[1] St. Ignatius of Loyola. Living the Discerning Life: The Spiritual Teaching of St. Ignatius of Loyola. Available at http://www.ewtn.com/series/shows/living-the-discerning-life/download/14rulesofIgnatius.pdf

14th Sunday of Ordinary Time Year B

     Ez 2:2-5 / PS 123:1-2, 2, 3-4 / 2 Cor 12: 7-10 / Mk 6:1-6

     Yesterday we celebrated the 239th birthday of our great nation. As I celebrated with family and friends I could not help but be thankful that we live in a country founded on the principles of life, liberty and the pursuit of happiness. Yet as I celebrated the great freedom of our country I could not help but recall that those freedoms are not free. Like many of you, I am privileged to count among my friends many men and women who sacrifice so much, including some friends who have paid the ultimate price, to defend the freedom of our great country so that you and I might be free to come here and worship today.

     As I think of the countless men and women who have given their lives to protect our freedoms as Americans, I cannot help but pause for a moment to ask myself a very basic question. What is that wonderful gift of freedom that we are celebrating this weekend? Sadly many people in our society summarize freedom by saying something like “it’s my life, my body, I can do what I want; I’m free.” Yet if this is freedom our Founding Fathers created utter chaos and countless men and women have died to protect pure madness. For if freedom is the unbridled ability to do whatever we want then freedom leads to people killing other people, to people stealing others property, and to people oppressing others in every imaginable way. As Americans the true notion of freedom is engrained in us and deep down we know true freedom cannot simply be the license to do whatever we want, after all we don’t riot or protest when someone is rightly arrested for murder, theft, etc. Others want to limit freedom to the ability to do something as long as it doesn’t harm others. Yet even you and I know this still can’t be the true meaning of freedom. Why do we step in and have an intervention when one of our friends becomes an alcoholic, or an addict, why do we step in to prevent a high school teenager from continuing with her eating disorder, or to keep a depressed man from committing suicide? We rightly step in because the license to do whatever we want does not lead to freedom, it leads to the exact opposite, it leads to slavery. Ask any recovering addict if his unbridled ability to continue in his addiction was leading to freedom and he will tell you it was only leading to slavery.

     Our country was founded on a greater principle than simply man should be able to do whatever he wants. Countless men and women have died to protect the genius of the Founding Fathers that recognized man is meant to be free, free to live in truth and goodness.  What has made America exceptional is not that we are better than other people. But that for the first time, in a world that for the vast majority of its history had only known tyranny, servitude and serfdom, a system was established that allowed man the greatest opportunity to fulfill his potential as made in the image and likeness of God; and to allow this example to be a witness and call to freedom for mankind everywhere.  Look at the results!  Look at our unparalleled standard of living!

     Still, despite this offering of freedom that is the essence of the Gospel, many people continue to take offense at this Good News and reject it just as our Lord’s own people took offense to the truth and rejected Him in today’s Gospel. People continue to reject the call to holiness, which necessarily places limits on our human actions, because they are afraid that unless they can do whatever they want, they will not be truly free; but this way of thinking fails to understand that this idea of freedom does not make one free, but slaves, slaves to sin.  Slaves to the bottle, to lust and pornography, to drugs, food, anger, take your pick; every manner of vice and addiction has its roots in this false notion of freedom. It seems to me the most free people I have witnessed are those who live holy lives. I can think of no one more free than Mother Theresa or Pope Saint John Paul II.  True freedom, the freedom that God offers us, the freedom for which Jesus died to give us is the freedom to do good, to be unimpeded and unhindered in being who God created us to be, children of God in His own image and likeness, to be the most perfect self we can become.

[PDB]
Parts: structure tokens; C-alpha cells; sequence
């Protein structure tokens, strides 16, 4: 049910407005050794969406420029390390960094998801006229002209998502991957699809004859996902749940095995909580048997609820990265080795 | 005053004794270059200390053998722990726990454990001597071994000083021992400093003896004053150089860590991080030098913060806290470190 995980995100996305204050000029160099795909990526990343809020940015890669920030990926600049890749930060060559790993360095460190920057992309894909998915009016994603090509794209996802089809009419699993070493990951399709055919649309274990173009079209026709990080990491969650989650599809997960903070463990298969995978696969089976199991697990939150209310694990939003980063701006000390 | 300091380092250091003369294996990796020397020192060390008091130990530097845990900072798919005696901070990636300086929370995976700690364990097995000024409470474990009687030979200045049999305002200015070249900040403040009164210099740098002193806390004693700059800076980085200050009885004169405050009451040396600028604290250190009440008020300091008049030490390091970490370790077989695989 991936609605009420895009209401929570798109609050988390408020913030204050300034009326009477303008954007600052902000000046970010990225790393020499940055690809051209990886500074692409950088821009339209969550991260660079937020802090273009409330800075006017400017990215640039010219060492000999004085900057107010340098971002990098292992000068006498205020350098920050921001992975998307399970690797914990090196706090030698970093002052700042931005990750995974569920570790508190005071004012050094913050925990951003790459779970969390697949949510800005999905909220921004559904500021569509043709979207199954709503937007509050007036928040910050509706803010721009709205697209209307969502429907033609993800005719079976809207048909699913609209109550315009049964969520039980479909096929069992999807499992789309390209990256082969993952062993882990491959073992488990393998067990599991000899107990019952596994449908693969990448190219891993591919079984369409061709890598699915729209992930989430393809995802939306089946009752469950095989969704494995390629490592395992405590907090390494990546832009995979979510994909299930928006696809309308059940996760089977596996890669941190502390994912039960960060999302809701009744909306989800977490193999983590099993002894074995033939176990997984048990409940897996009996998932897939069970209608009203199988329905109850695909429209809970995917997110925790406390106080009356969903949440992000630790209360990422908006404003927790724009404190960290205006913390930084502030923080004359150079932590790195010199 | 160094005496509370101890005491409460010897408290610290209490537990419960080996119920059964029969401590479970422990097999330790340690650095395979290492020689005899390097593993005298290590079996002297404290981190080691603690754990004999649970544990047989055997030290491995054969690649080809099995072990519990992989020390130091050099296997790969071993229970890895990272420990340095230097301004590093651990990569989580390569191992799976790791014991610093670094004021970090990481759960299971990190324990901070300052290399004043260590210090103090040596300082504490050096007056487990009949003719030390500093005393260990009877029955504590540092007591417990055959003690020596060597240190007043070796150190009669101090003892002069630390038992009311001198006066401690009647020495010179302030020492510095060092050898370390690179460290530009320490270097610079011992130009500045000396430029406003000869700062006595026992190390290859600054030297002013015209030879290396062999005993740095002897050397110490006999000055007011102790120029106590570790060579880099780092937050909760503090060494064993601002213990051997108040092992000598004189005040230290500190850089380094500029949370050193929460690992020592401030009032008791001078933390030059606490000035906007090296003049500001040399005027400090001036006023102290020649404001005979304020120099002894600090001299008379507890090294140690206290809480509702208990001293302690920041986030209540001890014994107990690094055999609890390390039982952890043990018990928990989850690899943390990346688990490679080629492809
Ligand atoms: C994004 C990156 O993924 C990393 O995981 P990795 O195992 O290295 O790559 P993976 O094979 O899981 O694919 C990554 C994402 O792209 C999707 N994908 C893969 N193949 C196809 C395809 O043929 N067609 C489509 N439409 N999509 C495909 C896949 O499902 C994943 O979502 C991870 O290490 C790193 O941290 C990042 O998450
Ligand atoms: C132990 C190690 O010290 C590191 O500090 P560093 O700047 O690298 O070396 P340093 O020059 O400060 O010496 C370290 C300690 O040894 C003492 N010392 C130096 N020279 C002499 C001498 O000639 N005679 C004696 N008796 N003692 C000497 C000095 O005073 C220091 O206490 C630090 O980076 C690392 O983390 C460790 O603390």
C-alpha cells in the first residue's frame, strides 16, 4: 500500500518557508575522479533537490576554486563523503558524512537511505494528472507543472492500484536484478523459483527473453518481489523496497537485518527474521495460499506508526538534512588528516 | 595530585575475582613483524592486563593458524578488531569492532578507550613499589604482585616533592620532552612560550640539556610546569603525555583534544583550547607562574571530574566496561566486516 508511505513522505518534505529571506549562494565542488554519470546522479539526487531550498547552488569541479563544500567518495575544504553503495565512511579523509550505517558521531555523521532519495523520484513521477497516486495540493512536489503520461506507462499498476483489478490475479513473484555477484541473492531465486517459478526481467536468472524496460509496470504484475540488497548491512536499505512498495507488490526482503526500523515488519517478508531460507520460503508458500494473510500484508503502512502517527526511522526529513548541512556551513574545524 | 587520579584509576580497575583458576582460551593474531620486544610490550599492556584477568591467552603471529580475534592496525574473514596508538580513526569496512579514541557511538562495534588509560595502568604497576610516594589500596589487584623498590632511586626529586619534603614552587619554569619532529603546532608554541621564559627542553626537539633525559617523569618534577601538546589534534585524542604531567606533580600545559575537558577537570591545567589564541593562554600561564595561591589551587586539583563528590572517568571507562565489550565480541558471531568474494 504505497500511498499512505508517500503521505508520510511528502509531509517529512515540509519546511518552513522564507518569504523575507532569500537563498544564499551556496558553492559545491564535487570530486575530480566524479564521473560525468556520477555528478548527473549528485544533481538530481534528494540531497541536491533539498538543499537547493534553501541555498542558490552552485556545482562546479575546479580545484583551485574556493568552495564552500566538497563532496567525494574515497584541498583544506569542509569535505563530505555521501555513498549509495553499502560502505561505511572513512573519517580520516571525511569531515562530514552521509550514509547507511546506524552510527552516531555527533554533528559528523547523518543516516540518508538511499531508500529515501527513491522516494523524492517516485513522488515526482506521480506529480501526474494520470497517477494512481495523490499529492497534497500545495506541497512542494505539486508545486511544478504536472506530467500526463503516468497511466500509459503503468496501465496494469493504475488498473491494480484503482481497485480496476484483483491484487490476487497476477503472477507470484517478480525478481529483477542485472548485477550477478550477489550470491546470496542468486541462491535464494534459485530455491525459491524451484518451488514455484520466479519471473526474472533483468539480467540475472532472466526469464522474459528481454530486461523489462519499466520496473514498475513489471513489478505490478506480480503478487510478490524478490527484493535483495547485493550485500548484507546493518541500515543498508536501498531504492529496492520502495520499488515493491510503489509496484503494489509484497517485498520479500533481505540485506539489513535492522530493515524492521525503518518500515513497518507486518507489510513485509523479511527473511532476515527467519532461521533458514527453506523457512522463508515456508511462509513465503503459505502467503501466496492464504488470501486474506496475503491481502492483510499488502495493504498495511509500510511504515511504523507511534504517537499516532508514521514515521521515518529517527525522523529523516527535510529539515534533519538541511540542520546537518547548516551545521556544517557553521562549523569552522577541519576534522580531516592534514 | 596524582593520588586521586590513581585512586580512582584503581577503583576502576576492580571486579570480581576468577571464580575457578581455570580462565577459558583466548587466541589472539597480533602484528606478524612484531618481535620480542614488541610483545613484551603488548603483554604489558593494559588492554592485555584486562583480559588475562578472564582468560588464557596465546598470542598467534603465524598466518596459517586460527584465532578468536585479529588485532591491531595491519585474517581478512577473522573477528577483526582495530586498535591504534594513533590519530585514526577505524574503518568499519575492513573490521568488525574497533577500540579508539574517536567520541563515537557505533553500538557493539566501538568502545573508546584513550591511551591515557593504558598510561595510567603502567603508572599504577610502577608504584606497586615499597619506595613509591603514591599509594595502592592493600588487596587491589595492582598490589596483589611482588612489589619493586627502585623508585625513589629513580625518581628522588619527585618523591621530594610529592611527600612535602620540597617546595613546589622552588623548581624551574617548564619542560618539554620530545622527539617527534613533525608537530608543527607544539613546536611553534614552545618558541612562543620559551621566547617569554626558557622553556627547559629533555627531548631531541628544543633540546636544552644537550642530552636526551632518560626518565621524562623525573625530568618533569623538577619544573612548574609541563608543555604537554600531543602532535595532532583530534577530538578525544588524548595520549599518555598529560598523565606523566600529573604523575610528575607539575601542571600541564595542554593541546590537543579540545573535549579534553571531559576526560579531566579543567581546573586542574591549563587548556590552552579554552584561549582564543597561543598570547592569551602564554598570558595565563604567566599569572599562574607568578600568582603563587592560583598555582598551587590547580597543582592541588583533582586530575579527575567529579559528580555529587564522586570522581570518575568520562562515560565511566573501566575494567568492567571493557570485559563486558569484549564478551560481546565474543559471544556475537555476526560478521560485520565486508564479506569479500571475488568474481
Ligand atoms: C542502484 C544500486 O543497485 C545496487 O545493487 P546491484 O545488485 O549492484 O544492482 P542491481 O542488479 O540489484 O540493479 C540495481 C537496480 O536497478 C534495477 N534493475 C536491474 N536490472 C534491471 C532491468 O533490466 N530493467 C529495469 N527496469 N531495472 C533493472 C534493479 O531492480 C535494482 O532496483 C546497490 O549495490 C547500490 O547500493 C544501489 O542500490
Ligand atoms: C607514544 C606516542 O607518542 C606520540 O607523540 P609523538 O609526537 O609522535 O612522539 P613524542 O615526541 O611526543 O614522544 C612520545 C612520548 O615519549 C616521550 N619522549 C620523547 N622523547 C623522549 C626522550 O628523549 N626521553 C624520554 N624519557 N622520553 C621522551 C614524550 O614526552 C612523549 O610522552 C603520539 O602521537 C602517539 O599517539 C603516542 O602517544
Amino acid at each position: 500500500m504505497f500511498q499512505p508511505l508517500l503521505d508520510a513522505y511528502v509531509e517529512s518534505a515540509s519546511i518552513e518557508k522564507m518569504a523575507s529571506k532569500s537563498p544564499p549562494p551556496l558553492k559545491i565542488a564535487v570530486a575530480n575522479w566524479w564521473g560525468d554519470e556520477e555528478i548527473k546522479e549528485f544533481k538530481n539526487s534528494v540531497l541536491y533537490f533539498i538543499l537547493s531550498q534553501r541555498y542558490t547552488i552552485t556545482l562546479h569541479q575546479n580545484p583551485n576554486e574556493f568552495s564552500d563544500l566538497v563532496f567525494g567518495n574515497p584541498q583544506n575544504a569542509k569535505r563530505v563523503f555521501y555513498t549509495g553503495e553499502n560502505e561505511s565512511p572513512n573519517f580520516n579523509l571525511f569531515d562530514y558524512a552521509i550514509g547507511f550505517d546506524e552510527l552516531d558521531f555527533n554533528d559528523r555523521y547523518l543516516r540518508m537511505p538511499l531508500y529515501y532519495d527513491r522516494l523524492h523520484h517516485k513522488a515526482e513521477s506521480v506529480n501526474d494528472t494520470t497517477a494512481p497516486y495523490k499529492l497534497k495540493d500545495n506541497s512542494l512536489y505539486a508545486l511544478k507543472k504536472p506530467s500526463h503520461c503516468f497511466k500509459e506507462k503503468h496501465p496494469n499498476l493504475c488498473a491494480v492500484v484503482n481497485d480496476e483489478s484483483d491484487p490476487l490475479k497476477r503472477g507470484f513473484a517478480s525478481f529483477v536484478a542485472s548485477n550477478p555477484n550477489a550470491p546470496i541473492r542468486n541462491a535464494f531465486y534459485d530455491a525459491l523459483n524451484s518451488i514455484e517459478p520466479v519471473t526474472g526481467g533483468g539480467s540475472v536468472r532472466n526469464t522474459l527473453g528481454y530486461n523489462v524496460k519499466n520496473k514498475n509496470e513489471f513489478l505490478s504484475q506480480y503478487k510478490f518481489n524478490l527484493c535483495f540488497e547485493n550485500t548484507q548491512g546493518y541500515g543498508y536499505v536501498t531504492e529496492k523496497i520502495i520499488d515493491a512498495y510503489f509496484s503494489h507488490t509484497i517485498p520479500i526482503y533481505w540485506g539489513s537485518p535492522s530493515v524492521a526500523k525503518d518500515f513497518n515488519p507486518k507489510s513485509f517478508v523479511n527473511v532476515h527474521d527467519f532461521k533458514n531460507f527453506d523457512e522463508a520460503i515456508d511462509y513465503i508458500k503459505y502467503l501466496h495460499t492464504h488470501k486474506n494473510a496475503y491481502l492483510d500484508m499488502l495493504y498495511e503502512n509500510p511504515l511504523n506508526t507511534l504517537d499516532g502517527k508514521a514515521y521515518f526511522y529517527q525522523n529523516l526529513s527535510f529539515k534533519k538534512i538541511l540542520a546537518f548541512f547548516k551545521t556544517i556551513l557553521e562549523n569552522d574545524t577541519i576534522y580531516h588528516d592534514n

You see the principle of freedom does not mean that God has no place in this country. No our founding fathers knew that to remove God from the notion of freedom was to cease to have freedom at all. After all “the highest freedom is the yes in conformity with God’s will.”[1] Our Founding Fathers built a nation with the understanding that “all men are created equal, that they are endowed by their Creator with certain unalienable Rights, that among these are Life, Liberty and the pursuit of Happiness.”[2] Freedom, must be something greater than the ability to do whatever we want. Freedom then, is nothing less than the call to greatness.

     God has abundantly blessed our country; more so than in other nation in the history of the world.  We owe it to God and to the rest of humanity to strive for goodness and excellence and to make that opportunity available to others.  If we want America to be great, then it starts right here, with individuals, with you and me.  Do we choose to become a better, my more perfect self, more holy person?  Do we choose to believe, to have faith that Jesus alone is the way, the truth and the life?  Or do I take offense at Him?  For it is only through good and free individuals, that a society is good and free.  And it is only in God and His Freedom, that a nation becomes great.

[1] Cardinal Joseph Ratzinger. Church Fathers and Teachers. San Francisco: Ignatius Press, 2010. Pg 62.

[2] Preamble to the Declaration of Independence.